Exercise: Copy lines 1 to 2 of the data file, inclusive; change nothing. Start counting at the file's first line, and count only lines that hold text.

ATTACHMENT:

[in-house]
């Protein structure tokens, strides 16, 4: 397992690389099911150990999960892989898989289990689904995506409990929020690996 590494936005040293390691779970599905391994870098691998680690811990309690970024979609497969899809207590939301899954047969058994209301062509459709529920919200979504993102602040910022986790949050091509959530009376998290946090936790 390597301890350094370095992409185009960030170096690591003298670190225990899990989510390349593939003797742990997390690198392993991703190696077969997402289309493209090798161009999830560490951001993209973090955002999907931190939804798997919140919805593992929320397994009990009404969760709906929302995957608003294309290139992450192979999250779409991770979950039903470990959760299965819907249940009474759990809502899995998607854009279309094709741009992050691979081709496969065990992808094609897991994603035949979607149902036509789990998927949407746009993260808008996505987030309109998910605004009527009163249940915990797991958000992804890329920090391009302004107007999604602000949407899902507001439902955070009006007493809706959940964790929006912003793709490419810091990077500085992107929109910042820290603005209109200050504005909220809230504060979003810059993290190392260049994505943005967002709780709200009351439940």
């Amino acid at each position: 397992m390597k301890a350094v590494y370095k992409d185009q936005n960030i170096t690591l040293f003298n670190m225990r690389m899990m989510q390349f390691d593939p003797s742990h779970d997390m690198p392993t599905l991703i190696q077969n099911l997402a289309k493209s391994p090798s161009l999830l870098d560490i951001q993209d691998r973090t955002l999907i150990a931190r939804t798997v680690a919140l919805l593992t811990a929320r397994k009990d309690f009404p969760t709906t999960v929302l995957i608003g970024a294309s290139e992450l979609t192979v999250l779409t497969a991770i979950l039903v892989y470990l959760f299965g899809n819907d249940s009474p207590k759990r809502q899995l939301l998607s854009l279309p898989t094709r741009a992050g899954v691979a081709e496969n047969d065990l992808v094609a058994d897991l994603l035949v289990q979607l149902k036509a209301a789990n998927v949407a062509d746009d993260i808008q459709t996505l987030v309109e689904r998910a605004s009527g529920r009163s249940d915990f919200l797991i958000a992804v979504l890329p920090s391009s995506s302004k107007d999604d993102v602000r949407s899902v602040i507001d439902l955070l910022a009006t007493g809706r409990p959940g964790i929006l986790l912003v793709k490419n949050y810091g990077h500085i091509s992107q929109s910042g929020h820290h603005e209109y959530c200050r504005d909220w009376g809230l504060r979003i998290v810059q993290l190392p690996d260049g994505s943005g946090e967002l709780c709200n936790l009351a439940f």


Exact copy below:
[in-house]
């Protein structure tokens, strides 16, 4: 397992690389099911150990999960892989898989289990689904995506409990929020690996 590494936005040293390691779970599905391994870098691998680690811990309690970024979609497969899809207590939301899954047969058994209301062509459709529920919200979504993102602040910022986790949050091509959530009376998290946090936790 390597301890350094370095992409185009960030170096690591003298670190225990899990989510390349593939003797742990997390690198392993991703190696077969997402289309493209090798161009999830560490951001993209973090955002999907931190939804798997919140919805593992929320397994009990009404969760709906929302995957608003294309290139992450192979999250779409991770979950039903470990959760299965819907249940009474759990809502899995998607854009279309094709741009992050691979081709496969065990992808094609897991994603035949979607149902036509789990998927949407746009993260808008996505987030309109998910605004009527009163249940915990797991958000992804890329920090391009302004107007999604602000949407899902507001439902955070009006007493809706959940964790929006912003793709490419810091990077500085992107929109910042820290603005209109200050504005909220809230504060979003810059993290190392260049994505943005967002709780709200009351439940």